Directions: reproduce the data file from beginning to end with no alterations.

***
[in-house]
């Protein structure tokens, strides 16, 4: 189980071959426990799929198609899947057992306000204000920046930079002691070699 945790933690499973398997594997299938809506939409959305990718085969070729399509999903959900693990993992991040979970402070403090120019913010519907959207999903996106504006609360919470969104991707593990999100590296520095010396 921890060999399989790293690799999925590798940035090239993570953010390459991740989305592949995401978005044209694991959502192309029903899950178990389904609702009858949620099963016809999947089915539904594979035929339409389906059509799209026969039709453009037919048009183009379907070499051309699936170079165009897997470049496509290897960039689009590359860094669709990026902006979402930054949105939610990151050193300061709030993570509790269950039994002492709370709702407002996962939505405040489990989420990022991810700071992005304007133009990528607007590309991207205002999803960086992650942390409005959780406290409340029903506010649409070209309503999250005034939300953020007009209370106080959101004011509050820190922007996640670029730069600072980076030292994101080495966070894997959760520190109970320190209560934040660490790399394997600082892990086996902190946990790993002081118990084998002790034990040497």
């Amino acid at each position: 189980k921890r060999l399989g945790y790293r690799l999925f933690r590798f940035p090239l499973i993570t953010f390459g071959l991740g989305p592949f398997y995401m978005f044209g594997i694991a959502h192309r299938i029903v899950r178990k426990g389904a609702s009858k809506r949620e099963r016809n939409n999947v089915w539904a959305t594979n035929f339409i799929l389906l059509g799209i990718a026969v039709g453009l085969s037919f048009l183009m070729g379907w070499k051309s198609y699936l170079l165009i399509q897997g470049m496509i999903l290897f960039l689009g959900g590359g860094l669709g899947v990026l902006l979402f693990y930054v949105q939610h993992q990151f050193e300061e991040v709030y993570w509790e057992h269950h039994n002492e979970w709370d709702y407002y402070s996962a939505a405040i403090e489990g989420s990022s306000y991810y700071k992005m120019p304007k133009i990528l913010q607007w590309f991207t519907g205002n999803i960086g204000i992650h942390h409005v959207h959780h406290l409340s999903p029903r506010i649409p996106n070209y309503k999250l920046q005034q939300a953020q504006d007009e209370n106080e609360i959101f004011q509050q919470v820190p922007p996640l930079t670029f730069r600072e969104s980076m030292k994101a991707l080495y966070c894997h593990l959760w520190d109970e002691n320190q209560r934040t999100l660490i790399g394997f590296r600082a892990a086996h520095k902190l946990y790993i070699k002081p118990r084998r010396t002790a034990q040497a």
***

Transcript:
[in-house]
């Protein structure tokens, strides 16, 4: 189980071959426990799929198609899947057992306000204000920046930079002691070699 945790933690499973398997594997299938809506939409959305990718085969070729399509999903959900693990993992991040979970402070403090120019913010519907959207999903996106504006609360919470969104991707593990999100590296520095010396 921890060999399989790293690799999925590798940035090239993570953010390459991740989305592949995401978005044209694991959502192309029903899950178990389904609702009858949620099963016809999947089915539904594979035929339409389906059509799209026969039709453009037919048009183009379907070499051309699936170079165009897997470049496509290897960039689009590359860094669709990026902006979402930054949105939610990151050193300061709030993570509790269950039994002492709370709702407002996962939505405040489990989420990022991810700071992005304007133009990528607007590309991207205002999803960086992650942390409005959780406290409340029903506010649409070209309503999250005034939300953020007009209370106080959101004011509050820190922007996640670029730069600072980076030292994101080495966070894997959760520190109970320190209560934040660490790399394997600082892990086996902190946990790993002081118990084998002790034990040497």
């Amino acid at each position: 189980k921890r060999l399989g945790y790293r690799l999925f933690r590798f940035p090239l499973i993570t953010f390459g071959l991740g989305p592949f398997y995401m978005f044209g594997i694991a959502h192309r299938i029903v899950r178990k426990g389904a609702s009858k809506r949620e099963r016809n939409n999947v089915w539904a959305t594979n035929f339409i799929l389906l059509g799209i990718a026969v039709g453009l085969s037919f048009l183009m070729g379907w070499k051309s198609y699936l170079l165009i399509q897997g470049m496509i999903l290897f960039l689009g959900g590359g860094l669709g899947v990026l902006l979402f693990y930054v949105q939610h993992q990151f050193e300061e991040v709030y993570w509790e057992h269950h039994n002492e979970w709370d709702y407002y402070s996962a939505a405040i403090e489990g989420s990022s306000y991810y700071k992005m120019p304007k133009i990528l913010q607007w590309f991207t519907g205002n999803i960086g204000i992650h942390h409005v959207h959780h406290l409340s999903p029903r506010i649409p996106n070209y309503k999250l920046q005034q939300a953020q504006d007009e209370n106080e609360i959101f004011q509050q919470v820190p922007p996640l930079t670029f730069r600072e969104s980076m030292k994101a991707l080495y966070c894997h593990l959760w520190d109970e002691n320190q209560r934040t999100l660490i790399g394997f590296r600082a892990a086996h520095k902190l946990y790993i070699k002081p118990r084998r010396t002790a034990q040497a």